Students at Newberg High School in Oregon allegedly engaged in a virtual “slave trade” in which they posted images of their Black classmates in a social network group chat and discussed how much they would pay for them, simulating a slave auction.
Tami Erion, the school’s administrator, said in a statement to KGW News that kids involved in the so-called “slave trade” group chat on Snapchat used racist and homophobic comments.
On the same day that the Newberg school board was set to review its decision to prohibit Black Lives Matter and LGBTQ Pride symbols on campus, parents learned about the group chat. According to the school board, such emblems are politically divisive.
Erion told the news organization that they learned of the incident on Friday, despite the fact that the group discussion in question “began” in Michigan late last year. She also wrote a letter to the school community on Tuesday about the event.
Participants in the discussions were reportedly seen sharing images of their Black classmates and discussing their worth as well as their personal lives, according to screenshots of the chats. “All Blacks should die,” “Let’s have another Holocaust,” and “They prefer picking cotton” were among the comments expressed throughout the chat.
Heidi Pender, a parent of a student, said, “My heart is so hurt for these kids who have gotten the message that they are not even viewed as human by some of their fellow pupils.” “Imagining your own child being treated as if they were subhuman slaves to be sold by other students made me feel sick to my stomach.”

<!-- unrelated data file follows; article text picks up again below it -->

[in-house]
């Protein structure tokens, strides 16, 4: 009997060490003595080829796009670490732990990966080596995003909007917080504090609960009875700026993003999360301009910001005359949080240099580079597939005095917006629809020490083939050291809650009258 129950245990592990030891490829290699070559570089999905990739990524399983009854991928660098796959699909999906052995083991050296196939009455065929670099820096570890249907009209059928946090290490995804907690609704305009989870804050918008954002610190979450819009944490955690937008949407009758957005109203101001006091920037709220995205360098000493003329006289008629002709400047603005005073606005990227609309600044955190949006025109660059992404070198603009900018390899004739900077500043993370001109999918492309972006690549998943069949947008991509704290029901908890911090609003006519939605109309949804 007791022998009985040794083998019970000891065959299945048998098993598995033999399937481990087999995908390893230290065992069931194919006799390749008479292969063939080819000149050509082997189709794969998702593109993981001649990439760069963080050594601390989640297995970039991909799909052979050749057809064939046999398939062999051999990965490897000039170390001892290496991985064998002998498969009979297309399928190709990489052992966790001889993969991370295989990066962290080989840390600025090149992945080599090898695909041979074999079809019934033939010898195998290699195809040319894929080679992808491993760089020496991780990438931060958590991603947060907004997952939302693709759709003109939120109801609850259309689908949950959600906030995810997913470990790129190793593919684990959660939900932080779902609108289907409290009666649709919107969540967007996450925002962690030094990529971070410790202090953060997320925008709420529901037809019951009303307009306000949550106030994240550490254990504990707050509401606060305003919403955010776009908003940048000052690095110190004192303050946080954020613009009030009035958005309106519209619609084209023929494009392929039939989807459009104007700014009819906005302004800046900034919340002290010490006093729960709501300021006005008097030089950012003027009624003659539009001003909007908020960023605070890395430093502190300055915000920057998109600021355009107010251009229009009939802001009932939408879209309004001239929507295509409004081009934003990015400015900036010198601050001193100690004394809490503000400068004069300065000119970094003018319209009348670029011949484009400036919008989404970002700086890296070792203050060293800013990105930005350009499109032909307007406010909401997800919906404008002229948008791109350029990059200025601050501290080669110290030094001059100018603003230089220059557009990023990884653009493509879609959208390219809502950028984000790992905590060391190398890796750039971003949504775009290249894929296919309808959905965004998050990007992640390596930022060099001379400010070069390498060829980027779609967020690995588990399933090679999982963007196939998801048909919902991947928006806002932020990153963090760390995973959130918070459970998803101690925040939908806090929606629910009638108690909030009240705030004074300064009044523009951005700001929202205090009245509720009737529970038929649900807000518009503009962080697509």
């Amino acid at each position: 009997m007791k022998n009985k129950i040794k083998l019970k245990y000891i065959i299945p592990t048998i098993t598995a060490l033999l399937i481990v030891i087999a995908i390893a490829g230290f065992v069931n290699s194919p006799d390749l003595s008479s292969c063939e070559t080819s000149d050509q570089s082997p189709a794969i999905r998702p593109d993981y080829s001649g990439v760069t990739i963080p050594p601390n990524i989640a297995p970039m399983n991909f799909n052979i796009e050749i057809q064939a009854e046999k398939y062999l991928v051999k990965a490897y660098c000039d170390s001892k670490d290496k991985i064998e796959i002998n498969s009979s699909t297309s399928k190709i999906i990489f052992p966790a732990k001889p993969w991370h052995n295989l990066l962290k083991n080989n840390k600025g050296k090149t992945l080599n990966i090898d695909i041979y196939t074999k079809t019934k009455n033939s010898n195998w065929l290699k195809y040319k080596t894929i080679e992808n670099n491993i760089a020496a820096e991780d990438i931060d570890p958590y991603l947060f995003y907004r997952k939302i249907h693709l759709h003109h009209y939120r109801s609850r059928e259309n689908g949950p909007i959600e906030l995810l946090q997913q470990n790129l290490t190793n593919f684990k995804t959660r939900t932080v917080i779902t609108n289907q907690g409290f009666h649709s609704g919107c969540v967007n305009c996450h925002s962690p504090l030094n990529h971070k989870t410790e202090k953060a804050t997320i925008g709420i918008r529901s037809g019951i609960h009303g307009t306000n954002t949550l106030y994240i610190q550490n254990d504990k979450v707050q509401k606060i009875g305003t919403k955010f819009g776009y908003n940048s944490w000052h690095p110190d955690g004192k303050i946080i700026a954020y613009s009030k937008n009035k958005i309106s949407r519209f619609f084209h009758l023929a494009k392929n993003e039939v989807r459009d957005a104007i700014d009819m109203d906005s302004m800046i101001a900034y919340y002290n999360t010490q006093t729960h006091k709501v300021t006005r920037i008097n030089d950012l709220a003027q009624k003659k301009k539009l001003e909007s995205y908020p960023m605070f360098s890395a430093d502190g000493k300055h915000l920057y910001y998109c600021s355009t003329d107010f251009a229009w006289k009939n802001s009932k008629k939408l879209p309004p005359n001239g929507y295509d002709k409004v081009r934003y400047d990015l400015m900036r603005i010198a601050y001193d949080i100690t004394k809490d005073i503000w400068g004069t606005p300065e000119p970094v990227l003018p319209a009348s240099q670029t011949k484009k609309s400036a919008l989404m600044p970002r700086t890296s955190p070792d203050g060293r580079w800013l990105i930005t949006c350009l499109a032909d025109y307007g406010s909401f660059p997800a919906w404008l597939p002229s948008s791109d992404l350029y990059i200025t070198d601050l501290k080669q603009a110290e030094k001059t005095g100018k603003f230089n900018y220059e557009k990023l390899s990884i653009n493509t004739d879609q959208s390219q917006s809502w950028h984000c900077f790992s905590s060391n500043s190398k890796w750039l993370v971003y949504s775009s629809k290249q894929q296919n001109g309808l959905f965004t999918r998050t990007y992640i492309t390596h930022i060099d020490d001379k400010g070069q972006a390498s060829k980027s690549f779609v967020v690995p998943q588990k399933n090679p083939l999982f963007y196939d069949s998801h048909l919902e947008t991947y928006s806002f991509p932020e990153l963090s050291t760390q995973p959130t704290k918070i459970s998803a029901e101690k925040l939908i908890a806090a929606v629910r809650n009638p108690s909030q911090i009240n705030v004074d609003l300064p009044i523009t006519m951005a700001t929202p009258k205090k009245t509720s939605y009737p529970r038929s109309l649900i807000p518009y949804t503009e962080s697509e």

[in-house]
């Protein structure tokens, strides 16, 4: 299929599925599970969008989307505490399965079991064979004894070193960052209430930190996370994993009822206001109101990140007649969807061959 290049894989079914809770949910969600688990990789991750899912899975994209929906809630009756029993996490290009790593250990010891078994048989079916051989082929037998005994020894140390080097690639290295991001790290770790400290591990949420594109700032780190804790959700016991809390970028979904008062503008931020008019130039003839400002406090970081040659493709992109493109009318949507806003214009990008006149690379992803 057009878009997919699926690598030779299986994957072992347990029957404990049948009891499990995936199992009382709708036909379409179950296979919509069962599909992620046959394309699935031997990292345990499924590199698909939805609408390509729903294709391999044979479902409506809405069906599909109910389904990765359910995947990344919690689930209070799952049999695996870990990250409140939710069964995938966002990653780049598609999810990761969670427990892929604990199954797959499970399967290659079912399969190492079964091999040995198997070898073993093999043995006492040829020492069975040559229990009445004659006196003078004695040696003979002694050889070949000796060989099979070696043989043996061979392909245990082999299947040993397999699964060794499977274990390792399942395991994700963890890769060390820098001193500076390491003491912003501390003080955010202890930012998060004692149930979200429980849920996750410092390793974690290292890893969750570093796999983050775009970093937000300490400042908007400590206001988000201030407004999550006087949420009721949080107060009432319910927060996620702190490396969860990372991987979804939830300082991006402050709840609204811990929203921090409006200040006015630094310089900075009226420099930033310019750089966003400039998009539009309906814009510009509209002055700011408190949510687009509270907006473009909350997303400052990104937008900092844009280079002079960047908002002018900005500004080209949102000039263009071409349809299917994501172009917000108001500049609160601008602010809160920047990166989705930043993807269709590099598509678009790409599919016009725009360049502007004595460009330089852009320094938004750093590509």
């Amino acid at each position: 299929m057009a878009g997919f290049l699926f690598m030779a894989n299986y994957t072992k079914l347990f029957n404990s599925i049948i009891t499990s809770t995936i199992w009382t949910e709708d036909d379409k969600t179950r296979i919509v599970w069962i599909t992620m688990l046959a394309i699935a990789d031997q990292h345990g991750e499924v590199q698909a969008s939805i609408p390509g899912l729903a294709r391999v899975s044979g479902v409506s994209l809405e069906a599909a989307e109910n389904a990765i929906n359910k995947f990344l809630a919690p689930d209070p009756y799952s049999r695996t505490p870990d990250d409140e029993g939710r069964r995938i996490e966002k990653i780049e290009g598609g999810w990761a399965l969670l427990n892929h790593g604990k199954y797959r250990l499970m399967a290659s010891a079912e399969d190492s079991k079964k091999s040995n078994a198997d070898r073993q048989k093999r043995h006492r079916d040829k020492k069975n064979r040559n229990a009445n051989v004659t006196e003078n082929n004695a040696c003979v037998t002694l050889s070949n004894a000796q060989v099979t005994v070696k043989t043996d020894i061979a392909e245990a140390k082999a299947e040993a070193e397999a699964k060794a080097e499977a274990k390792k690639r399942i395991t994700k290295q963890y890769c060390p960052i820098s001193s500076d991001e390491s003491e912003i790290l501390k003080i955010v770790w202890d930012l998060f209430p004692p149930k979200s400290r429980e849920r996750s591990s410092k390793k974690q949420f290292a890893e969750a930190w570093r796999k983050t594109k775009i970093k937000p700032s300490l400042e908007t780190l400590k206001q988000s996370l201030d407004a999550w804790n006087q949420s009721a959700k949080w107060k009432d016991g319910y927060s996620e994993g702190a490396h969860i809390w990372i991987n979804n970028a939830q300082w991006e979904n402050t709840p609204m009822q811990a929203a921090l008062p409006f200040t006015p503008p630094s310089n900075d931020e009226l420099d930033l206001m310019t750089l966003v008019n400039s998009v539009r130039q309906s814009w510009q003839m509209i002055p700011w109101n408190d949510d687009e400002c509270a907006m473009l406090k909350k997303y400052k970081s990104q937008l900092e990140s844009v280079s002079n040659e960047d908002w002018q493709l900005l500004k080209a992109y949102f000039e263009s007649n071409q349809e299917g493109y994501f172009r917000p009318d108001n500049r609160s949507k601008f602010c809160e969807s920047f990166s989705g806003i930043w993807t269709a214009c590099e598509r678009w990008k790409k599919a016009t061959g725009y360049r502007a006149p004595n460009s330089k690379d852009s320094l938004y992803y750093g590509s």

The act was also criticized by Erion, who said the school was “very disturbed” by such “conduct.” Erion continued, “As a community, we continue to wrestle with issues of diversity, equity, inclusion, and belonging.”
“By forbidding harassment based on gender, sexual orientation, color, ethnicity, religion, or disability, Newberg High School strives to provide a secure learning environment for all students.”
Despite Erion’s promises, some parents told KGW News that their children are concerned about their safety at school, especially because Black Lives Matter and LGBTQ Pride posters have been banned on campus. Initially, parents of Black kids believed that putting Black Lives Matter posters on campus would give a safe haven for pupils who have been subjected to racism.
“It’s perplexing to my Black kid why people would be against stating her life matters,” Pender said. “Those words simply mean that black lives matter. It’s really perplexing and distressing for her to have officials in control of her school system tell her that teachers are not permitted to tell her that her life matters.”
According to OPB, the school board had a meeting on Tuesday to debate the restriction. They did not, however, rescind the conclusion they had authorized in August.
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